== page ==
My life is over 😦




Federal officials are urging consumers not to eat any peanut butter based products until they can find out for sure if these products contain salmonella.  

There have been 6 deaths and 474 people sickened by this outbreak across 43 states.  The outbreak is thought to have started in the Peanut Corp of America’s Blakely, Georgia plant.  

The FDA says the peanut paste can be found in various products such as cakes, candies, crackers, and ice cream. 

Schools, prisons and nursing homes in Minnesota had an outbreak and major companies such as Kellog’s are recalling many of their products because of the outbreak. 

So if you are planning to make some PB&J sandwiches or making anything with peanut butter, try to avoid it for a few days.  

Have you or someone you know been affected by this outbreak?






On a Different note…








President Barack Obama smiles from the podium before delivering his speech following his inauguration as the 44th President of the United States in Washington, January 20, 2009. (Reuters / Jim Young)

Now that the Fix has returned to our undisclosed location on Capitol Hill and our fingers and toes are slowly but surely thawing out, we offer a few of our thoughts about Barack Obama‘s first speech to the country as president of the United States.

Have thoughts of your own on the history we all just witnessed? Offer them in the comments section below.

• Somber and Serious: Obama’s address was almost entirely free of campaign style rhetoric or obvious applause lines. Its seriousness of tone contrasted sharply with the mood of the masses gathered to hear it; in the run up to the inauguration chants of “Obama” rang through the crowd and even afterward the crowd was in a feisty mood — offering mocks cheers and waving goodbye as former President George W. Bush flew overhead in a helicopter. Not so, Obama who, right from the start of his speech made clear that this was no partisan address; he talked of “gathering clouds and raging storms” and the need at a time as dire as this one for all Americans to do their part to make the nation great again.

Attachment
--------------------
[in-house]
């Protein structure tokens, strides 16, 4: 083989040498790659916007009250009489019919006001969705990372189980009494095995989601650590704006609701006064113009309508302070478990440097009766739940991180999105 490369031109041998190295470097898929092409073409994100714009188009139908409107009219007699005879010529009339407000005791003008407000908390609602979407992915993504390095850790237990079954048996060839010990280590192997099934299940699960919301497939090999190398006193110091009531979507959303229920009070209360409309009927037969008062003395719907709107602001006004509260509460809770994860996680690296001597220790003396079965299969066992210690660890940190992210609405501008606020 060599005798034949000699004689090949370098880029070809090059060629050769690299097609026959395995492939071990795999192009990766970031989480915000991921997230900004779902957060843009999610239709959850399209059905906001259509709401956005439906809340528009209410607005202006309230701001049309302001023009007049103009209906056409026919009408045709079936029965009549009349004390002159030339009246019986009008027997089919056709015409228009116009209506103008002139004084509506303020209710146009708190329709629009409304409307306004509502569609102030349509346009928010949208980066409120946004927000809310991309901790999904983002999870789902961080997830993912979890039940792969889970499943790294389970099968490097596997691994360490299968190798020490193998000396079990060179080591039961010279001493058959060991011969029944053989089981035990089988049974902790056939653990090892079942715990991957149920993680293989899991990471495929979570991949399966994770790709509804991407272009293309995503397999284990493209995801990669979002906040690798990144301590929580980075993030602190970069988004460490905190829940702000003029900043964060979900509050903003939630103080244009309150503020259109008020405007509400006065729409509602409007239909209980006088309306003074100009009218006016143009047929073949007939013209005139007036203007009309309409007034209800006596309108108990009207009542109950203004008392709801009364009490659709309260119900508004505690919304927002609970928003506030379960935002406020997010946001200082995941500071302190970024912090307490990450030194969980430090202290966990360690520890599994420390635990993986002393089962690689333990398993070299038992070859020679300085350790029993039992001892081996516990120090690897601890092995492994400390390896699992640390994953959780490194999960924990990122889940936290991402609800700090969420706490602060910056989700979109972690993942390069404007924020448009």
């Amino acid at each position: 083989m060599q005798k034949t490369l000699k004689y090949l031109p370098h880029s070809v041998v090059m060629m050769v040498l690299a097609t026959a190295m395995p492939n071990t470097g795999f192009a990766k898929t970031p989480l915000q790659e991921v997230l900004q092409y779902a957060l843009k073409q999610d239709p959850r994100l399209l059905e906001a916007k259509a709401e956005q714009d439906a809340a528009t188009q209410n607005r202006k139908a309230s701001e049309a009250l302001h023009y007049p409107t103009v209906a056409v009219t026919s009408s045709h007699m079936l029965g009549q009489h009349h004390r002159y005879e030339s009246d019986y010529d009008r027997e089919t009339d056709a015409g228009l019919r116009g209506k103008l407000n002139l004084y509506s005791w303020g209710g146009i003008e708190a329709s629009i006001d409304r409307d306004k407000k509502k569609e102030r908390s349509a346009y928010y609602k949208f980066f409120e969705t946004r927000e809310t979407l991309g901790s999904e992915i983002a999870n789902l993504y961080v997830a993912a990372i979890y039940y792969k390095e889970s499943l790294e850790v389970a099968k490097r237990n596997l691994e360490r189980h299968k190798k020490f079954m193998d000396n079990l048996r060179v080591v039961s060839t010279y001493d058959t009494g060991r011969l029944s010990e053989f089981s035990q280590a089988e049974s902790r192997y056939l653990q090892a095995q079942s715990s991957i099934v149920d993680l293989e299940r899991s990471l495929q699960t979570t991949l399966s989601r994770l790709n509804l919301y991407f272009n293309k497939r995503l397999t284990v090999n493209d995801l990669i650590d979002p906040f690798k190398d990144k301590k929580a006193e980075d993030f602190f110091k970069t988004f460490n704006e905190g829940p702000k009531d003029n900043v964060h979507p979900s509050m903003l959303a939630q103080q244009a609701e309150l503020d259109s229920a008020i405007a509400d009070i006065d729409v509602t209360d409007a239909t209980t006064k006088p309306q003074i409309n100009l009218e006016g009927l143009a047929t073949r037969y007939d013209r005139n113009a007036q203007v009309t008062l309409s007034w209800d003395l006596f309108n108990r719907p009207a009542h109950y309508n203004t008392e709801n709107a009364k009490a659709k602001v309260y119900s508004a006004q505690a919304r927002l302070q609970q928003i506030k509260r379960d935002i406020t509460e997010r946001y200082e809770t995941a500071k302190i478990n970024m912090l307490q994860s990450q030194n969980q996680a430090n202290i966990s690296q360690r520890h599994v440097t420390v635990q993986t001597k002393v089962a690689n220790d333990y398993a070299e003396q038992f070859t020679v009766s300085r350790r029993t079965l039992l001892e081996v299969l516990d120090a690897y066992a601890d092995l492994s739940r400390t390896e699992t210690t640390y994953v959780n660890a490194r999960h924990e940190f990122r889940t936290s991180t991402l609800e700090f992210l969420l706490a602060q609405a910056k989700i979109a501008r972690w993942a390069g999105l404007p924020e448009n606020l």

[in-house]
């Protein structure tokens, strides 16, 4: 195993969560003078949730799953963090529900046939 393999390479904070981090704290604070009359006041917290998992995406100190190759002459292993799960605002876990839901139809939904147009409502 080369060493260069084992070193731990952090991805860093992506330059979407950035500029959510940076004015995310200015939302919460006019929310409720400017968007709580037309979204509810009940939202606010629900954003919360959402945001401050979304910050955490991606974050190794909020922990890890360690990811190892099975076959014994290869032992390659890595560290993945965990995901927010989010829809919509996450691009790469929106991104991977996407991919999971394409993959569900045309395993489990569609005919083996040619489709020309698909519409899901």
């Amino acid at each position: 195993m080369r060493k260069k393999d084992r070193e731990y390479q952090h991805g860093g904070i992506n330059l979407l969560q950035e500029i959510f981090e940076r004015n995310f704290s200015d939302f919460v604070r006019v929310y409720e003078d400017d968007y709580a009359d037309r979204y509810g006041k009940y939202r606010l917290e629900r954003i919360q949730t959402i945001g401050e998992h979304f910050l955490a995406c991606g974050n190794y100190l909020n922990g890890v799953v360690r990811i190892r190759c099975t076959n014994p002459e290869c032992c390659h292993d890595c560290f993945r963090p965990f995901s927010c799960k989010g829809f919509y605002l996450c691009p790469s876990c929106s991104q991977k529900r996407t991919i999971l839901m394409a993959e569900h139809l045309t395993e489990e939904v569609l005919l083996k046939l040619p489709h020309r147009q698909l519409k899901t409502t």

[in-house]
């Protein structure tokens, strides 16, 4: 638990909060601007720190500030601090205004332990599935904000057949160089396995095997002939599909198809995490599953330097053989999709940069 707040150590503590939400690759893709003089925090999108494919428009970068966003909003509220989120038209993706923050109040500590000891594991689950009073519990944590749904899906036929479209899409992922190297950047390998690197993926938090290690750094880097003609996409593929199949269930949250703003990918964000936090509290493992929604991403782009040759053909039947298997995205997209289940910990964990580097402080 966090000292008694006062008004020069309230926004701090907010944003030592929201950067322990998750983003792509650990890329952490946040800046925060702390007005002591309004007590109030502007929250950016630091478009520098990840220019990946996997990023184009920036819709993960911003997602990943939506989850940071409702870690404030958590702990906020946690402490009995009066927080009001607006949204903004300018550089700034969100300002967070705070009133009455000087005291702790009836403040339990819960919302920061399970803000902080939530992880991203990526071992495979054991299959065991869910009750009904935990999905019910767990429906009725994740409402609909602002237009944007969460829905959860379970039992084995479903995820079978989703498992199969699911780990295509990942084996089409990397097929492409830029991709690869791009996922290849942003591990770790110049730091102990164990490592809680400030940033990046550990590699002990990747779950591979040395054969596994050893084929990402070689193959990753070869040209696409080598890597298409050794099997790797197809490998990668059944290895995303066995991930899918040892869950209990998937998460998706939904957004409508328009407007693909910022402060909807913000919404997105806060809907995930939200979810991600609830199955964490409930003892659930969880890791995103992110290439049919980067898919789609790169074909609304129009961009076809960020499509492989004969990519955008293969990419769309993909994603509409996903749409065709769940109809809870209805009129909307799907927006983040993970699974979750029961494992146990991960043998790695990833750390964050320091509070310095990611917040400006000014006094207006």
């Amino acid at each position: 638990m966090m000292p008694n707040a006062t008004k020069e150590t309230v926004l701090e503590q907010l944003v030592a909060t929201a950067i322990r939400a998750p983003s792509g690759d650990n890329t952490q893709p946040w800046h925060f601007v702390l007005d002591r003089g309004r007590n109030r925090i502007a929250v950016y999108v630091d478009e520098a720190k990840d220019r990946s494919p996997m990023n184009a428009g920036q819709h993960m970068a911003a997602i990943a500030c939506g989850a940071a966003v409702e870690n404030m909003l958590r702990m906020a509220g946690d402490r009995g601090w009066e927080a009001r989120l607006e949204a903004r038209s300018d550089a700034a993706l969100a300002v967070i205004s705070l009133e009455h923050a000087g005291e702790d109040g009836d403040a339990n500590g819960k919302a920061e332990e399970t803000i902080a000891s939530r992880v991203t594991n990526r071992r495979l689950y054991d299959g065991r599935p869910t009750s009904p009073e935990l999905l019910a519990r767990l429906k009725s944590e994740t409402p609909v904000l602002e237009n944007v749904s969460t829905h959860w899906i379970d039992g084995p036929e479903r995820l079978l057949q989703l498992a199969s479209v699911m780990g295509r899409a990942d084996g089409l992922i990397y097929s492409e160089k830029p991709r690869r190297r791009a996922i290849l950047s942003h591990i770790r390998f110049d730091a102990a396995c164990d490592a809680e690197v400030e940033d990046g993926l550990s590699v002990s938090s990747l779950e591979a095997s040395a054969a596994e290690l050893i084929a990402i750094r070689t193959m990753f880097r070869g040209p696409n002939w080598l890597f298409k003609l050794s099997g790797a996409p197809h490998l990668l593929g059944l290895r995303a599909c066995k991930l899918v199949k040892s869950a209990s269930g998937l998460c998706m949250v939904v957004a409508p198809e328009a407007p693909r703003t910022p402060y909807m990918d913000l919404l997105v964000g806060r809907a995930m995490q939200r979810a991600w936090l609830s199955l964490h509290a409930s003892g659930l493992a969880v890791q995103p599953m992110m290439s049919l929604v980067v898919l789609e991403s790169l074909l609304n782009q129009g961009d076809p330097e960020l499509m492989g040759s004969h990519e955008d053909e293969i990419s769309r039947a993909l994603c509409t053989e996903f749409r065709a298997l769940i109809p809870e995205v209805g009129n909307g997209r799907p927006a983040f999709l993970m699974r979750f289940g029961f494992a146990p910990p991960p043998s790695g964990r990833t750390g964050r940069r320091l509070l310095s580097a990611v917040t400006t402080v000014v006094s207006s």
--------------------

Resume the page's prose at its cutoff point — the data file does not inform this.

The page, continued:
• Grounded in History: Not surprisingly given the President’s interest in past men who have held the office, the speech was grounded heavily in the series of historical events that led to a black man named Barack Obama to be sworn in as the nation’s 44th president. “For us, they packed up their few worldly possessions and traveled across oceans in search of a new life,” said Obama. “For us, they toiled in sweatshops and settled the West; endured the lash of the whip and plowed the hard earth. For us, they fought and died, in places like Concord and Gettysburg; Normandy and Khe Sahn.” The rhetoric was powerful — one of Obama’s best moments in a speech that was as workman like as it was soaring; it ably connected the struggles and triumphs of the past to the struggles and triumphs of today and beyond.

• A Break from the Past: While Obama’s speech was not the sort of red-meat that some of the partisans in the crowd might have wanted, he made clear that the next four years would not be like the last eight. That breaks was particularly pronounced when Obama spoke of the nation’s “common defense” — an area where many liberals, moderates and even some conservatives believe Bush took the country off on a very wrong track. “We reject as false the choice between our safety and our ideals,” Obama intoned to cheers, adding shortly after: “To all other peoples and governments who are watching today, from the grandest capitals to the small village where my father was born: know that America is a friend of each nation and every man, woman, and child who seeks a future of peace and dignity, and that we are ready to lead once more.”

• Race Matters: Obama made clear from his very first days as a candidate that he was someone running for president who happened to be black not a black man running for president. But, in the speech today, Obama acknowledged how far African Americans had come in the country with one poignant line. “This is the meaning of our liberty and our creed — why men and women and children of every race and every faith can join in celebration across this magnificent mall, and why a man whose father less than sixty years ago might not have been served at a local restaurant can now stand before you to take a most sacred oath.” Powerful stuff


-washington post





Happy Birthday

Mr. King!

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One Response to NO PEANUT BUTTER!!!!

  1. joey says:

    awwe shiz! i had a pb&j last night…


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